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IA-3: GOP Has Sights Set On Boswell

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As Election Day draws nearer, the importance of US House races in the Upper Midwest will be seen through an increased number television advertisements, more money injected into the campaigns by political parties and campaign committees, and more public polling.

Since most of the Upper Midwest's 22 districts have historically not been competitive, attention and resources will hone in on a handful of races. Today's focus is on Iowa's 3rd District—perhaps the only seat of the 10 held by the democrats in Iowa, Minnesota, South Dakota, and Wisconsin that is potentially vulnerable in November. (Iowa's 3rd Congressional District comprises twelve counties in central Iowa: Benton, Grundy, Iowa, Jasper, Keokuk, Lucas, Mahaska, Marion, Monroe, Polk, Poweshiek, and Tama).

Iowa is neither a red nor a blue state, although for the past generation the GOP has thoroughly dominated the democrats in US House races, winning more than 75% of these elections since 1984 (45 to 14).

Leonard Boswell has been the state's only democratic voice in its delegation to Congress since he entered office in 1996. Boswell earned his seat in the House of Representatives that year when he won a close open-seat race against Republican Mike Mahaffey by 1.8 points. This broke a Republican stronghold of 5 out of 5 delegates representing the state in the House in 1994. Boswell is the only democrat to have won a House race in Iowa since: he won convincingly in 1998 (15.8 points) and 2000 (29.1 points), but had a closer call against Republican nominee Stan Thompson in 2002 (8.4 points) and 2004 (10.5 points).

This year Boswell squares off against republican Iowa State Senator Jeff Lamberti. Lamberti is the GOP's best shot at stealing a seat from the democrats in the Upper Midwest this year, but it will be an uphill climb for him to unseat the 5-term incumbent.

A recent KCCI Research 2000 Poll found Boswell with a 52-41 lead, with just 7% of the district undecided. This 11-point lead suggests Boswell is basically holding onto his supporters from 2002 and 2004, but not turning many new heads in his favor. Boswell's has run a safe campaign in 2006 focused on education, the economy (fiscal responsibility), and Medicare—all uncontroversial issues that will unlikely rally more troops to (nor cause defections from) his camp.

Lamberti is not exactly rocking the boat either—focusing on many of these same issues in his campaign. Lamberti's campaign website highlights his stated accomplishments in the Iowa state senate to improve education, shrink the size of government, help the economy grow, improve Social Security, and fight against crime.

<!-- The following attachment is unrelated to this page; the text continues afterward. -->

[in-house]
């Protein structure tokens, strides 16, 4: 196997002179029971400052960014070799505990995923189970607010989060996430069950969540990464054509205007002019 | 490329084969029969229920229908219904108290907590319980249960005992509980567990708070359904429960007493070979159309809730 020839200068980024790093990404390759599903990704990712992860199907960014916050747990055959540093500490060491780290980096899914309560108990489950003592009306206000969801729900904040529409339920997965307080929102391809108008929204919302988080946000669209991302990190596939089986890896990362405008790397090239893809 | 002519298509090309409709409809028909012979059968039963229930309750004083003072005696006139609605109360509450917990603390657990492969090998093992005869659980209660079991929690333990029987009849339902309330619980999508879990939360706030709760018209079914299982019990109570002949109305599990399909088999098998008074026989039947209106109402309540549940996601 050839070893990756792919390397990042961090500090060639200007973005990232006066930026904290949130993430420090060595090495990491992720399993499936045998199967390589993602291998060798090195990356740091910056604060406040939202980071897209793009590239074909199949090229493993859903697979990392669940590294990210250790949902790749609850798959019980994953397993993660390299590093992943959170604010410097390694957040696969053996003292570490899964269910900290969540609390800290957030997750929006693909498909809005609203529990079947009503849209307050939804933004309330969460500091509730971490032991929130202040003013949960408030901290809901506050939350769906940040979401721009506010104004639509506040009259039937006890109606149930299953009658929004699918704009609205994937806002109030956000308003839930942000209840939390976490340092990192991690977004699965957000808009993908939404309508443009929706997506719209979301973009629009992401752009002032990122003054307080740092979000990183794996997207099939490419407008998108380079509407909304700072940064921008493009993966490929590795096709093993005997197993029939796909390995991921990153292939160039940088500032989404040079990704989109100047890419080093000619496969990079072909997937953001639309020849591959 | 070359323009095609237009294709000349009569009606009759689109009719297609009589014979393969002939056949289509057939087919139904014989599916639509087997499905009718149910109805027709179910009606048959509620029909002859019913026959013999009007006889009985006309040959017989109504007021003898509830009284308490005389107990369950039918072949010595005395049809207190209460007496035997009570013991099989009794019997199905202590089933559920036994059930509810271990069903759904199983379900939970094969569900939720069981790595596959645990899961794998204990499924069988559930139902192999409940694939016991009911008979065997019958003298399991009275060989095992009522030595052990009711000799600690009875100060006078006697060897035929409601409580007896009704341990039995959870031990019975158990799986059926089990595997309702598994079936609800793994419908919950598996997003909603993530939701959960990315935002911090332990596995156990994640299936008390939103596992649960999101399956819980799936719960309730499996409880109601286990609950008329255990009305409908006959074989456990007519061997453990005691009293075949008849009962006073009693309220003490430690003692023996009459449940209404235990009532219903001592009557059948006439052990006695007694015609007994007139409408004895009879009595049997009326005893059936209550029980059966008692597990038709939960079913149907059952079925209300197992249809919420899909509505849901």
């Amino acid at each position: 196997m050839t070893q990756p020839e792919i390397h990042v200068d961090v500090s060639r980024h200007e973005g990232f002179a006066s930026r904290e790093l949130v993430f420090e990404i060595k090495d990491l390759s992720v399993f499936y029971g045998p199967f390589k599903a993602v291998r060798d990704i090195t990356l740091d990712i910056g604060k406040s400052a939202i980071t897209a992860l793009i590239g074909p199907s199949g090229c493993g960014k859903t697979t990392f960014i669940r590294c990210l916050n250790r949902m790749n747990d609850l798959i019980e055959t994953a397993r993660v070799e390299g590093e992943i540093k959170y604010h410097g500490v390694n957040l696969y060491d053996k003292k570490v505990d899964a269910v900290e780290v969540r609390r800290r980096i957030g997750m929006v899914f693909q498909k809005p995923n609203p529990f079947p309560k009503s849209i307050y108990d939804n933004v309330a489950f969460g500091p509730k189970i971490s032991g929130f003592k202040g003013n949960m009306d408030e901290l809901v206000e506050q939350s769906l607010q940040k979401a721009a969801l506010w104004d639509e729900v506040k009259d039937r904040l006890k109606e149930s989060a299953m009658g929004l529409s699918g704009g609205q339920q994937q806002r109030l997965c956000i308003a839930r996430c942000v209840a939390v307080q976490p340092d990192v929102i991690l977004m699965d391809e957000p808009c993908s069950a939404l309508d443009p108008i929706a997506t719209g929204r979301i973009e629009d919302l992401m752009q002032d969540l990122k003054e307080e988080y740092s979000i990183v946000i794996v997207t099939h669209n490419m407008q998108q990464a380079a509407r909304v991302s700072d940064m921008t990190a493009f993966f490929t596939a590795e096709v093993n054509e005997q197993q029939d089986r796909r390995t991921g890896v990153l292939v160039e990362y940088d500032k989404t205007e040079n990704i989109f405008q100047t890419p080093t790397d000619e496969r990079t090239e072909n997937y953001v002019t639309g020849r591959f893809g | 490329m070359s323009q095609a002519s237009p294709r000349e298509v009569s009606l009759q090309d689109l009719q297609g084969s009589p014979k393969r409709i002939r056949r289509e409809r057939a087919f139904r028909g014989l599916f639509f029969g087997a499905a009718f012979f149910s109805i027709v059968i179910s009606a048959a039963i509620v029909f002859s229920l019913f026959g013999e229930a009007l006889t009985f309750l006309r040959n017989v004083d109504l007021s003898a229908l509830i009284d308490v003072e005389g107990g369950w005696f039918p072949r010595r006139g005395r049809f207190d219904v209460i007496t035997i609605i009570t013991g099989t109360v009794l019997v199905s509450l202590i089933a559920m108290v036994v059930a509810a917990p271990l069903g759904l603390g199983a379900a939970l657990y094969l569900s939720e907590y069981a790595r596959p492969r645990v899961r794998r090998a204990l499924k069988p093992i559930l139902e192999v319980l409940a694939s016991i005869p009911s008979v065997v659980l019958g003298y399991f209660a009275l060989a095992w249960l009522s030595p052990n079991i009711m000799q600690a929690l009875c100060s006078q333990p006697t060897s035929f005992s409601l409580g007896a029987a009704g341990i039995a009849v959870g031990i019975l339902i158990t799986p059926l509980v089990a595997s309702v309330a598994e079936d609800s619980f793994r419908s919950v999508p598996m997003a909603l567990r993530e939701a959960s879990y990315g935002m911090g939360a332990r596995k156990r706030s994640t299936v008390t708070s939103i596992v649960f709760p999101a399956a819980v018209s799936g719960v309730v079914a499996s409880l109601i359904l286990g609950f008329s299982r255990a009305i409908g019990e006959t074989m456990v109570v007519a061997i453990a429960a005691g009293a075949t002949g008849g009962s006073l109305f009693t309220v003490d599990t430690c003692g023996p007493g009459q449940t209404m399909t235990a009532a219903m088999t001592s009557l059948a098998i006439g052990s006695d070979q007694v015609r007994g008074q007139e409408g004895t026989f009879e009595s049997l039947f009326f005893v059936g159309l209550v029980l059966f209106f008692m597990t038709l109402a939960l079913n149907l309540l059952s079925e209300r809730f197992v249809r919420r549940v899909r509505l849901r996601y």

It will be interesting to see how much money Lamberti raises in the coming weeks—will the GOP try to keep him afloat, or sink all their resources into protecting their much-coveted (open) 1st District? Come back tomorrow for a discussion on that race.

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Remains of the Data

Plurality-Winning Governors Elected At Century-Long High Water Mark

The rate of gubernatorial candidates elected without the support of a majority of voters is at its highest level since the 1910s.

Political Crumbs

Seeing Red

Congressman Nick Rahall's failed bid for a 20th term in West Virginia this cycle, combined with a narrow loss by Nick Casey to Alex Mooney in Shelley Moore Capito's open seat, means that West Virginia Democrats will be shut out of the state's U.S. House delegation for the first time in over 90 years. The Republican sweep by two-term incumbent David McKinley in the 1st CD, Mooney in the 2nd, and Evan Jenkins over Rahall in the 3rd marks the first time the GOP has held all seats in the chamber from West Virginia since the Election of 1920. During the 67th Congress (1921-1923) all six seats from the state were controlled by the GOP. Since the Election of 1922, Democrats have won 76 percent of all U.S. House elections in the Mountain State - capturing 172 seats compared to 54 for the GOP.


Home Field Advantage?

When the 114th Congress convenes in a few days, Maine will be represented by one home-grown U.S. Representative: Waterville-born Republican Bruce Poliquin. With the departure of Millinocket-born Mike Michaud, who launched a failed gubernatorial bid, the Pine Tree State was poised to send a House delegation to D.C. without any Maine-born members for the first time since 1821. Three-term U.S. Rep. Chellie Pingree (born in Minnesota) coasted to reelection as expected, however Poliquin edged Kentucky-born Emily Cain by 5.3 points to keep the streak alive. Since 1876, a total of 208 of the 222 candidates elected to the nation's lower legislative chamber from the state have been born in Maine, or 94 percent.


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